Our discrete models are only a crude approximation to the way in which stock markets actually move. A better model would be one in which stock prices can change at any instant. As early as 1900 Bachelier, in his thesis ‘La théorie de la spéculation’, proposed Brownian motion as a model of the fluctuations of stock prices. Even today it is the building block from which we construct the basic reference model for a continuous time market. Before we can proceed further we must leave finance to define and construct Brownian motion.
Our first approach will be to continue the heuristic of §2.6 by considering Brownian motion as an ‘infinitesimal’ random walk in which smaller and smaller steps are taken at ever more frequent time intervals. This will lead us to a natural definition of the process. A formal construction, due to Lévy, will be given in §3.2, but this can safely be omitted. Next, §3.3 establishes some facts about the process that we shall require in later chapters. This material too can be skipped over and referred back to when it is used.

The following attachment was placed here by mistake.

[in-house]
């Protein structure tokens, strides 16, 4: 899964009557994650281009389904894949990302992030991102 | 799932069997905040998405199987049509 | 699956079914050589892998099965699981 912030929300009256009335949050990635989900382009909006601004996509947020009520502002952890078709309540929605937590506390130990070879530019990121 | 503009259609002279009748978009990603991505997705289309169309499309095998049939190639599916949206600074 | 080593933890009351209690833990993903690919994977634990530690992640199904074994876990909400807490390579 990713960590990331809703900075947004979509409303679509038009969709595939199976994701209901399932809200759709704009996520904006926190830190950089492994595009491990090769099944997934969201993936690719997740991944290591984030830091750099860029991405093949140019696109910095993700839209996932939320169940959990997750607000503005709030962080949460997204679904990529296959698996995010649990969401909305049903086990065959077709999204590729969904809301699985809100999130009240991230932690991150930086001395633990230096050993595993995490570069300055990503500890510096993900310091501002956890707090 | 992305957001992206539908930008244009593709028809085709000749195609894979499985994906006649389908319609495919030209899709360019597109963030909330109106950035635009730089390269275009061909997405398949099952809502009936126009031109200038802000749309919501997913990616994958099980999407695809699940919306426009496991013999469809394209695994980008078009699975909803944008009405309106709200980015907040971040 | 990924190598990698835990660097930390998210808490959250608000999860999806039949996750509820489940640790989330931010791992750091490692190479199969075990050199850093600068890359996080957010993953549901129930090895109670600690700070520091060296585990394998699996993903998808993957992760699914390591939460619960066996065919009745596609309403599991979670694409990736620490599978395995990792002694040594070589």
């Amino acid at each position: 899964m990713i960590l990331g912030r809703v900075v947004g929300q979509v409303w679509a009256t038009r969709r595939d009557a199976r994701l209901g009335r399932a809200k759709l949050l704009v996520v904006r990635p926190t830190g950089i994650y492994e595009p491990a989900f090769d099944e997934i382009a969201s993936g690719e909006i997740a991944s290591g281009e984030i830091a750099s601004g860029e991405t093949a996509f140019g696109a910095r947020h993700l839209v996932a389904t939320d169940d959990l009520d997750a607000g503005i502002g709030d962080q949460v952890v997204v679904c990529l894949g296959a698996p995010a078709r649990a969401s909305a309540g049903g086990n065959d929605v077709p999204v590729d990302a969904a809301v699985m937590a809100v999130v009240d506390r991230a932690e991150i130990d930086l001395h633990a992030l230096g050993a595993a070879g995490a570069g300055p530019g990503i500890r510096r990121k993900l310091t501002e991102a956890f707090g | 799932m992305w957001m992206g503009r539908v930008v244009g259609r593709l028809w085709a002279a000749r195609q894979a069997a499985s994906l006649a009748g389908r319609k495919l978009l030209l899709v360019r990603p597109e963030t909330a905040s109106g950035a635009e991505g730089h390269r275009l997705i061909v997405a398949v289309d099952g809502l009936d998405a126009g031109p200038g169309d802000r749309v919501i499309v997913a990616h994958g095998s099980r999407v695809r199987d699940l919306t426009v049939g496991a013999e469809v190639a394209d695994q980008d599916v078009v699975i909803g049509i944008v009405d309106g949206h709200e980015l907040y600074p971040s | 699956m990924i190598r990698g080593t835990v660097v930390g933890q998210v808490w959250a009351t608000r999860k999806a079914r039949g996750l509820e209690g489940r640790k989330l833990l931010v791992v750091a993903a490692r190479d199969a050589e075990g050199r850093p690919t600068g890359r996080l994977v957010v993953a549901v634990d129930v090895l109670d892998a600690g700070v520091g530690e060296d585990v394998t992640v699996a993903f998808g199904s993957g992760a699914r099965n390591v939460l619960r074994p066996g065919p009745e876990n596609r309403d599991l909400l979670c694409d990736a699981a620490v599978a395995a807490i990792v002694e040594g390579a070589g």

Just as discrete parameter martingales play a key rôle in the study of random walks, so for Brownian motion we shall use continuous time martingale theory to simplify a number of calculations; §3.4 extends our definitions and basic results on discrete parameter martingales to the continuous time setting.